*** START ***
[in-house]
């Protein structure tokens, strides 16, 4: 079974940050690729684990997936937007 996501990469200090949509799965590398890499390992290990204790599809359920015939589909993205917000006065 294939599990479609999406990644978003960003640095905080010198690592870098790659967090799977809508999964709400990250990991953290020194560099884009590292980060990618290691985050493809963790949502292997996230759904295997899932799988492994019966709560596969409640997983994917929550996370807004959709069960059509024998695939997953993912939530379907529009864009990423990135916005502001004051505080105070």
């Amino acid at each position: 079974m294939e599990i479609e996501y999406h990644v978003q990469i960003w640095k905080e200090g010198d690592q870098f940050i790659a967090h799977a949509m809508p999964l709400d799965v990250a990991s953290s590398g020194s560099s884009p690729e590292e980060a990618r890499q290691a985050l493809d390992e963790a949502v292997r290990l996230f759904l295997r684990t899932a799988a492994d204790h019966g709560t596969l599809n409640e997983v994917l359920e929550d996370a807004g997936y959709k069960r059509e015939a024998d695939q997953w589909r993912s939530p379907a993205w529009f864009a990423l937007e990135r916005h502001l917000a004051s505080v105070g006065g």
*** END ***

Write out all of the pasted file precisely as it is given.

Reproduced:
[in-house]
């Protein structure tokens, strides 16, 4: 079974940050690729684990997936937007 996501990469200090949509799965590398890499390992290990204790599809359920015939589909993205917000006065 294939599990479609999406990644978003960003640095905080010198690592870098790659967090799977809508999964709400990250990991953290020194560099884009590292980060990618290691985050493809963790949502292997996230759904295997899932799988492994019966709560596969409640997983994917929550996370807004959709069960059509024998695939997953993912939530379907529009864009990423990135916005502001004051505080105070």
């Amino acid at each position: 079974m294939e599990i479609e996501y999406h990644v978003q990469i960003w640095k905080e200090g010198d690592q870098f940050i790659a967090h799977a949509m809508p999964l709400d799965v990250a990991s953290s590398g020194s560099s884009p690729e590292e980060a990618r890499q290691a985050l493809d390992e963790a949502v292997r290990l996230f759904l295997r684990t899932a799988a492994d204790h019966g709560t596969l599809n409640e997983v994917l359920e929550d996370a807004g997936y959709k069960r059509e015939a024998d695939q997953w589909r993912s939530p379907a993205w529009f864009a990423l937007e990135r916005h502001l917000a004051s505080v105070g006065g």